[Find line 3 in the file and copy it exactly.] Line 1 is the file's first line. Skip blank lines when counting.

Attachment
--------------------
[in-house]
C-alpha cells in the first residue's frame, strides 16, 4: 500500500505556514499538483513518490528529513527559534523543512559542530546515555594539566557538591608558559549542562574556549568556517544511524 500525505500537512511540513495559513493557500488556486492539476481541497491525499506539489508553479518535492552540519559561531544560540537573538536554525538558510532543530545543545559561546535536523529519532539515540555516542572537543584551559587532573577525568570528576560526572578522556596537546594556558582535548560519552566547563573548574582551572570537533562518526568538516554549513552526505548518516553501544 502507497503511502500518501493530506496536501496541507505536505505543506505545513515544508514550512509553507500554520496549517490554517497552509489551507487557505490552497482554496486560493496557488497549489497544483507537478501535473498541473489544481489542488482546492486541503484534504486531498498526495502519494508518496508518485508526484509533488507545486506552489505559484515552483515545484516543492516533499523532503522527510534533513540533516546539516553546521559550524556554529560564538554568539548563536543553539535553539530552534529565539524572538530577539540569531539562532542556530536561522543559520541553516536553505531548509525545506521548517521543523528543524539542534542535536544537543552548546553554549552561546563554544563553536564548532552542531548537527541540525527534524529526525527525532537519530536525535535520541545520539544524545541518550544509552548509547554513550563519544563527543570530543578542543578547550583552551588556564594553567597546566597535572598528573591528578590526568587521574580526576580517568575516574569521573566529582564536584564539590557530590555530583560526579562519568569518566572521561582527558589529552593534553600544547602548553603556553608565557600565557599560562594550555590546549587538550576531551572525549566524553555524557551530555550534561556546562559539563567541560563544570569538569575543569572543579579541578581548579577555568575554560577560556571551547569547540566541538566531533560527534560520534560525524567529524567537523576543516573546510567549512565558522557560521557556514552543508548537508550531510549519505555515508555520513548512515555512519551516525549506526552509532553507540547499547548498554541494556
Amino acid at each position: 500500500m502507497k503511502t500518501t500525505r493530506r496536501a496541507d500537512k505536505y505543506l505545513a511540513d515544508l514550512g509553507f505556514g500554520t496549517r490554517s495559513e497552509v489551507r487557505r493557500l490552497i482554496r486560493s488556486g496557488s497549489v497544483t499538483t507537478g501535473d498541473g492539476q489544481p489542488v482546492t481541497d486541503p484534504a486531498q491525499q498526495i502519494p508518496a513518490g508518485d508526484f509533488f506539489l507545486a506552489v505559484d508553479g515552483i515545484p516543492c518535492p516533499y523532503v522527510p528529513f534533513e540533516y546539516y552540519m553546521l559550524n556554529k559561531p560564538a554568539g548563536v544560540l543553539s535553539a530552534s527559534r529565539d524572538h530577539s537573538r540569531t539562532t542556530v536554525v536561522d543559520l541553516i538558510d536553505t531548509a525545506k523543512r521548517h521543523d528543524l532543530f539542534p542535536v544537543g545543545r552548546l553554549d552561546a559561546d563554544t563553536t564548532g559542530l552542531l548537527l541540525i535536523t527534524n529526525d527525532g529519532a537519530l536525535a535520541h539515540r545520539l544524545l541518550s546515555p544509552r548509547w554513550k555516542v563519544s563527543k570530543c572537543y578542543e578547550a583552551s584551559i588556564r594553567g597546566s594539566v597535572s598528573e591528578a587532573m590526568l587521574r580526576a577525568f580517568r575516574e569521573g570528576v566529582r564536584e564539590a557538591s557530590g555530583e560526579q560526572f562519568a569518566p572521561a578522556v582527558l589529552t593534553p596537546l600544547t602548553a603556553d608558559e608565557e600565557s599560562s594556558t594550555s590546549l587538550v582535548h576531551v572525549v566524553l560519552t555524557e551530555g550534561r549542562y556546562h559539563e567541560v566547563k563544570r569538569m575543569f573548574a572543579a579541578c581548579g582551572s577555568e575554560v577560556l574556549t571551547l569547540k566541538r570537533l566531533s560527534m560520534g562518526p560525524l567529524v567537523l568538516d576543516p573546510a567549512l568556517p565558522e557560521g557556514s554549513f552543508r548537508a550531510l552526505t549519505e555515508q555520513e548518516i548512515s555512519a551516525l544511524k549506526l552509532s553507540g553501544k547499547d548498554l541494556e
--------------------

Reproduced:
Amino acid at each position: 500500500m502507497k503511502t500518501t500525505r493530506r496536501a496541507d500537512k505536505y505543506l505545513a511540513d515544508l514550512g509553507f505556514g500554520t496549517r490554517s495559513e497552509v489551507r487557505r493557500l490552497i482554496r486560493s488556486g496557488s497549489v497544483t499538483t507537478g501535473d498541473g492539476q489544481p489542488v482546492t481541497d486541503p484534504a486531498q491525499q498526495i502519494p508518496a513518490g508518485d508526484f509533488f506539489l507545486a506552489v505559484d508553479g515552483i515545484p516543492c518535492p516533499y523532503v522527510p528529513f534533513e540533516y546539516y552540519m553546521l559550524n556554529k559561531p560564538a554568539g548563536v544560540l543553539s535553539a530552534s527559534r529565539d524572538h530577539s537573538r540569531t539562532t542556530v536554525v536561522d543559520l541553516i538558510d536553505t531548509a525545506k523543512r521548517h521543523d528543524l532543530f539542534p542535536v544537543g545543545r552548546l553554549d552561546a559561546d563554544t563553536t564548532g559542530l552542531l548537527l541540525i535536523t527534524n529526525d527525532g529519532a537519530l536525535a535520541h539515540r545520539l544524545l541518550s546515555p544509552r548509547w554513550k555516542v563519544s563527543k570530543c572537543y578542543e578547550a583552551s584551559i588556564r594553567g597546566s594539566v597535572s598528573e591528578a587532573m590526568l587521574r580526576a577525568f580517568r575516574e569521573g570528576v566529582r564536584e564539590a557538591s557530590g555530583e560526579q560526572f562519568a569518566p572521561a578522556v582527558l589529552t593534553p596537546l600544547t602548553a603556553d608558559e608565557e600565557s599560562s594556558t594550555s590546549l587538550v582535548h576531551v572525549v566524553l560519552t555524557e551530555g550534561r549542562y556546562h559539563e567541560v566547563k563544570r569538569m575543569f573548574a572543579a579541578c581548579g582551572s577555568e575554560v577560556l574556549t571551547l569547540k566541538r570537533l566531533s560527534m560520534g562518526p560525524l567529524v567537523l568538516d576543516p573546510a567549512l568556517p565558522e557560521g557556514s554549513f552543508r548537508a550531510l552526505t549519505e555515508q555520513e548518516i548512515s555512519a551516525l544511524k549506526l552509532s553507540g553501544k547499547d548498554l541494556e